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Early microwave magnetrons
The trajectory of electrons, moving under the effect of an electrostatic field, is affected by
superimposed magnetic fields. The combined effect of electric and magnetic field on electrons had
been exploited in a variety of unconventional vacuum tubes, commonly referred to as ‘magnetrons’ by
their designers.
Tyne gives several examples of early experiments on tubes where magnetic fields generated by
solenoids control electron flow. De Forest and Von Lieben patented some kinds of such electron
devices and Moorhead sold the A-P solenoid tube for a while.
The first description of the static characteristics of a device called magnetron was described by A. W.
Hull in 1921. The tube had a linear filament in a coaxial cylindrical plate. The plate cylinder was
surrounded by a winding, used to generate a magnetic field. The radial electric field and the
superimposed magnetic field forced electrons to follow circular orbits before reaching anode. If the
magnetic field was raised, the radius of the orbits became smaller and smaller until electrons could not
reach the plate, so causing a cut-off condition in the anode current. Hull also noted that just on the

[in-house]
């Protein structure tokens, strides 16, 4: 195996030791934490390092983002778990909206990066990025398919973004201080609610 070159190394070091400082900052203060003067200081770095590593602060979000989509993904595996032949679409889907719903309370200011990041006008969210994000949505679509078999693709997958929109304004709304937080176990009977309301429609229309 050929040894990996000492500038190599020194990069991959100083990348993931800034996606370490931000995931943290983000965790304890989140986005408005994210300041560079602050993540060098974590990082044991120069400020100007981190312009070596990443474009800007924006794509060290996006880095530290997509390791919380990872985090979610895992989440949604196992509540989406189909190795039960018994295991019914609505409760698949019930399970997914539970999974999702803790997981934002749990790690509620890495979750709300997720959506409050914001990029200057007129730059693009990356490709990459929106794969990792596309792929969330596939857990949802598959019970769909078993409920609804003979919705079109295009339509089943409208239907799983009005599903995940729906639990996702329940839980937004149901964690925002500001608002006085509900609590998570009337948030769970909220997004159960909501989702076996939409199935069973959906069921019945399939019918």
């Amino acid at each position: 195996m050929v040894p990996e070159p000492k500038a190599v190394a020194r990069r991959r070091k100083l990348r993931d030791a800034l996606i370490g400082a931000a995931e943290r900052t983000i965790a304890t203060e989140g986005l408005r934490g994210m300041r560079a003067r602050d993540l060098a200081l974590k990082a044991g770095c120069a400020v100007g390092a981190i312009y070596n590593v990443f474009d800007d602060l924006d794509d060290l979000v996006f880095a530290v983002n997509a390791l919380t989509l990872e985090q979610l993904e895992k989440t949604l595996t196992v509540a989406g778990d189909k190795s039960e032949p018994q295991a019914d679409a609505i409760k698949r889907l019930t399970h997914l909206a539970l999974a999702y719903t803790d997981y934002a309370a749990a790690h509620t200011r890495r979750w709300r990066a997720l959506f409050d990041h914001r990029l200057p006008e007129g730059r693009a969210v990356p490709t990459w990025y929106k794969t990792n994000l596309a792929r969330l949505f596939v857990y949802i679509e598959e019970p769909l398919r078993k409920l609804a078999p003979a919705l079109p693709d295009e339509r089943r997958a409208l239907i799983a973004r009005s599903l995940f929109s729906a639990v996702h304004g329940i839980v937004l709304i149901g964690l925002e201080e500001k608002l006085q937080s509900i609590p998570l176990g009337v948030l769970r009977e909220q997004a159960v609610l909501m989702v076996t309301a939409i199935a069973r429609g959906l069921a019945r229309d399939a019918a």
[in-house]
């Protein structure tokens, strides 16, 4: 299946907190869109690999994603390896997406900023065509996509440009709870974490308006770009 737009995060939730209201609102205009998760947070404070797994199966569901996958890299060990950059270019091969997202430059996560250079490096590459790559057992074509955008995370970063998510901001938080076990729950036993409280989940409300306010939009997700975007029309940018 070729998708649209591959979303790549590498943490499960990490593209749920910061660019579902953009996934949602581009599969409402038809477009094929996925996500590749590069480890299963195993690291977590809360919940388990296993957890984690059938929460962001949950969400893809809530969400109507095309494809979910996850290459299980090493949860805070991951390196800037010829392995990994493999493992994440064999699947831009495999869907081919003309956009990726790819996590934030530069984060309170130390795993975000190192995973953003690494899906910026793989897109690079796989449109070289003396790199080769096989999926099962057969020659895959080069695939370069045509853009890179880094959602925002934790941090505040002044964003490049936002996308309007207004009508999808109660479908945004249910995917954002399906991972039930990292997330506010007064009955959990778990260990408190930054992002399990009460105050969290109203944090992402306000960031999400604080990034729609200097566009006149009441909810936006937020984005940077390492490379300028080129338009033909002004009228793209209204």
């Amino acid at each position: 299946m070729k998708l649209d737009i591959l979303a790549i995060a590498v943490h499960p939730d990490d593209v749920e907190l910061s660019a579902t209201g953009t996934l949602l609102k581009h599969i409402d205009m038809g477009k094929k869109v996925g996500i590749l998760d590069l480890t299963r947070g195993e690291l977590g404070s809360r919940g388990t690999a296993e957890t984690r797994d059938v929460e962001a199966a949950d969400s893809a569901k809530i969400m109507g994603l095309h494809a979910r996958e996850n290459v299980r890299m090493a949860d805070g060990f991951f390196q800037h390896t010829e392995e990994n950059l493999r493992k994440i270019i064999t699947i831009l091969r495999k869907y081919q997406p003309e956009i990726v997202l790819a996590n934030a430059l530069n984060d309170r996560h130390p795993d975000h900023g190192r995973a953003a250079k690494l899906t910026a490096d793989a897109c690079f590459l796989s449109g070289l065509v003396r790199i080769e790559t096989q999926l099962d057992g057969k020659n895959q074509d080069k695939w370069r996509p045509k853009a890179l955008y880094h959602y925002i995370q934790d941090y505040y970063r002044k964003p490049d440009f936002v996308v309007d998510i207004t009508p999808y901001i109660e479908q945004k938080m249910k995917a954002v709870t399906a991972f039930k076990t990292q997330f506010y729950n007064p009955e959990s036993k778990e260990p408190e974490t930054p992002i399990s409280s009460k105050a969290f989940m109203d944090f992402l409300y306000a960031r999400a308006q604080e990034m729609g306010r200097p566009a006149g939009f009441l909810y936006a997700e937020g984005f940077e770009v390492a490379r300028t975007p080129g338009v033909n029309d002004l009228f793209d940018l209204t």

border between conduction and cut-off, adding a resonant tank circuit, the tube could sustain self-
Split anode magnetron designs had been approached since 1924, in order to reach more stable
oscillations at higher frequencies. In this case, the LC resonant circuit was placed between the two
anodes. From 1934 to 1935 K. Posthumus at Philips developed a four segment magnetron; he also left a
theoretic treatment of the rotating electron clouds, which gave the relations between the tube geometry,
as the number of anodes, and the intensities of electrical and magnetic fields. In 1936, Cleeton and
Williams reached the upper frequency of 47 GHz with a split anode structure. Multi-cavity devices,
forerunner of the high power magnetrons in use since WWII, had been proposed by Samuel of Bell
Telephone in 1934. Multi-cavity magnetrons were subsequently developed in Russia and in England.